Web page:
18. Knotting his tie wider, so his head would look less like a vegetable on a stick, apparently didn't turn things around. So waterglass Rubio is stepping into the Klieg lights, the hopes of the nation on his shoulders - which would look a bit more comfortable under a Cub Scout neckerchief. The last time, 2000, the Rep ticket discarded the whack, combined the evil and dumb on the one ticket, and everybody knew (wink, nudge) that the dumb wasn't going to be running everything. I doubt Cruz will accept either discard or VP. Neither will Trump. So the path forward is a murky one.
  19. And the chorus of the pundits are all saying the same thing: "nobody saw this coming". Nobody except the actual "left" - the bloggers, genuine liberals, and so forth. You know, the people who have been consistently correct in their assessments of US economics and politics for decades now. The fact that nobody on TV saw this coming six months ago means that the people who saw it coming were not, and still are not, on TV. Why is that? Relax, it's all pandering bs. It will ruin American social and economic policy, both foreign and domestic, but it's still bs. Except the tax cuts continuing the cratering of the economy of the non-rich, of course - that's serious - but there's no difference between Trump and any other major Republican politician in that respect. That's been the Party's reason for existing since 1980. So there's nothing to fear, for a Republican Party voter, except the fact that your entire Party has been a sewer of batshit incompetence and malign evil eroding the foundations of America for forty years, and the damage is approaching critical life support issues. Trump is just part of the Limbaugh, Reagan, Gingrich, Cheney, Ailes, Murdoch, Palin, Atwater, Rove, Haggard, Koch, Axis of Family Values. He fits right in. He belongs. There's nothing any scarier about him than the R after his name on the ballot.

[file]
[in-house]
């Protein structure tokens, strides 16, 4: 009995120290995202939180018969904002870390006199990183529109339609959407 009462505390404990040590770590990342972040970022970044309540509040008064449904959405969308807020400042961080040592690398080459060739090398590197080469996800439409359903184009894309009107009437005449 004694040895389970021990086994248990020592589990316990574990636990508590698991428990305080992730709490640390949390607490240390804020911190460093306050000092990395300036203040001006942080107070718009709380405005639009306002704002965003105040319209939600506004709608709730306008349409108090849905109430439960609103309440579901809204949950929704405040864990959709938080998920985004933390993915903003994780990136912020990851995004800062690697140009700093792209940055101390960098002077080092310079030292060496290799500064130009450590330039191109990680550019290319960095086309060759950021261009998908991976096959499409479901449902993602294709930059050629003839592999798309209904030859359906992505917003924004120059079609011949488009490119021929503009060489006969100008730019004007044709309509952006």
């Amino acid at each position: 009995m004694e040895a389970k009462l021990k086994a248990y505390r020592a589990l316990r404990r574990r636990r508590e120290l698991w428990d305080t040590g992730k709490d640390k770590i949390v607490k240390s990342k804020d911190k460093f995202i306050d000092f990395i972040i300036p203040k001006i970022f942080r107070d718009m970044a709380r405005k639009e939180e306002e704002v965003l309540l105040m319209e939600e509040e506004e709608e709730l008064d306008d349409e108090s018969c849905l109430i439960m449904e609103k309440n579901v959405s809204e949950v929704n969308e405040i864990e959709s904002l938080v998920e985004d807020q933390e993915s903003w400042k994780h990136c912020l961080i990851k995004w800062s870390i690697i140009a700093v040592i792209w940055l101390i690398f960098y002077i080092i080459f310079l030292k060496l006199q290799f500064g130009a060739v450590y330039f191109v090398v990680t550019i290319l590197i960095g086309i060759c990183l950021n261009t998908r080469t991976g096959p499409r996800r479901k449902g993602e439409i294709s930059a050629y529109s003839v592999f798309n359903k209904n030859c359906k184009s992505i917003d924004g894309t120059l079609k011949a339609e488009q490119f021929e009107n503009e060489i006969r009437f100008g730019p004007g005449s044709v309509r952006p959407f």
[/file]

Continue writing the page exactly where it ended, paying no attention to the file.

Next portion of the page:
20. Kasich went from influential roles in the House Committees involving welfare reform, Medicare provisions, and banking regulation as well as preferential taxation (with a side trip into impeaching Clinton just before Gramm slid the worst of the deregulatory provisions into a House budget bill directly under Kasich's purview, more or less guaranteeing no veto or even discovery), from those roles in the House, where his office was a must stop for every Medicare and SS and financial industry lobbyist on K Street, into lucrative paid work for Fox Television bashing Clintons and other Democrats, highly paid sinecure board memberships in companies that made such things as those Kasich-influenced government-paid scooters you see advertised on TV, and last but not least a job that made him a millionaire if he wasn't one already: a six year gig as managing director of the investment banking services of Lehman Brothers in his home State of Ohio: the exact role in the exact industry he and his budget initiatives and his tax policy efforts and his buddyship with the likes of Gramm had deregulated the most significantly and handed the biggest tax breaks. His last year paid directly was 2008, the year of the Crash and TARP, "earning" six figures in salary he could write off his house against, and more than 400k in a "bonus" taxed at the capital gains rate - just as the legislation he had fought for provided. So he's a nice guy. Great. He and most of the rest of those guys on the Republican stage would be in jail, if the US had functioning anti-corruption laws.